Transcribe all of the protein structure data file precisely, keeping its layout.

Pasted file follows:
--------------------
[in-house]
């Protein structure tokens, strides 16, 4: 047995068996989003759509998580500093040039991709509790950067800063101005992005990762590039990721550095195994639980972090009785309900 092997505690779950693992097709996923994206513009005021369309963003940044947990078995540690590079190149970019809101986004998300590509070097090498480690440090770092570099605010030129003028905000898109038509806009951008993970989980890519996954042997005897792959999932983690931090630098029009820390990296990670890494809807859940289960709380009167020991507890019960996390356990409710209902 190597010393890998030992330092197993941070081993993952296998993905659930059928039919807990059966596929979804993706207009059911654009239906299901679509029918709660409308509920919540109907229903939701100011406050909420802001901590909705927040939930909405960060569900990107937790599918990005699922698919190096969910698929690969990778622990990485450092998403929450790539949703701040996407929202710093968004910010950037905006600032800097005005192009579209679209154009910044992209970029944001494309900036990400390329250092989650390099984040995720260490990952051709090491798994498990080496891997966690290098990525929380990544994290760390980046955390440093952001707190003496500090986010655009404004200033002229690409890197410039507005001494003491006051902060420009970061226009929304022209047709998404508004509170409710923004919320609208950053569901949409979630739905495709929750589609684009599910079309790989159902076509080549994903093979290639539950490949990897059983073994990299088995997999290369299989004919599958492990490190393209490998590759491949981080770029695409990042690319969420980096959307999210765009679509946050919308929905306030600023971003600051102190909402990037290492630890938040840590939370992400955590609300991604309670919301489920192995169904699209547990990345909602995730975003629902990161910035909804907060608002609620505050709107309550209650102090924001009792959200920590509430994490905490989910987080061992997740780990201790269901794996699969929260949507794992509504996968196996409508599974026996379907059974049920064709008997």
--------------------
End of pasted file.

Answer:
[in-house]
């Protein structure tokens, strides 16, 4: 047995068996989003759509998580500093040039991709509790950067800063101005992005990762590039990721550095195994639980972090009785309900 092997505690779950693992097709996923994206513009005021369309963003940044947990078995540690590079190149970019809101986004998300590509070097090498480690440090770092570099605010030129003028905000898109038509806009951008993970989980890519996954042997005897792959999932983690931090630098029009820390990296990670890494809807859940289960709380009167020991507890019960996390356990409710209902 190597010393890998030992330092197993941070081993993952296998993905659930059928039919807990059966596929979804993706207009059911654009239906299901679509029918709660409308509920919540109907229903939701100011406050909420802001901590909705927040939930909405960060569900990107937790599918990005699922698919190096969910698929690969990778622990990485450092998403929450790539949703701040996407929202710093968004910010950037905006600032800097005005192009579209679209154009910044992209970029944001494309900036990400390329250092989650390099984040995720260490990952051709090491798994498990080496891997966690290098990525929380990544994290760390980046955390440093952001707190003496500090986010655009404004200033002229690409890197410039507005001494003491006051902060420009970061226009929304022209047709998404508004509170409710923004919320609208950053569901949409979630739905495709929750589609684009599910079309790989159902076509080549994903093979290639539950490949990897059983073994990299088995997999290369299989004919599958492990490190393209490998590759491949981080770029695409990042690319969420980096959307999210765009679509946050919308929905306030600023971003600051102190909402990037290492630890938040840590939370992400955590609300991604309670919301489920192995169904699209547990990345909602995730975003629902990161910035909804907060608002609620505050709107309550209650102090924001009792959200920590509430994490905490989910987080061992997740780990201790269901794996699969929260949507794992509504996968196996409508599974026996379907059974049920064709008997």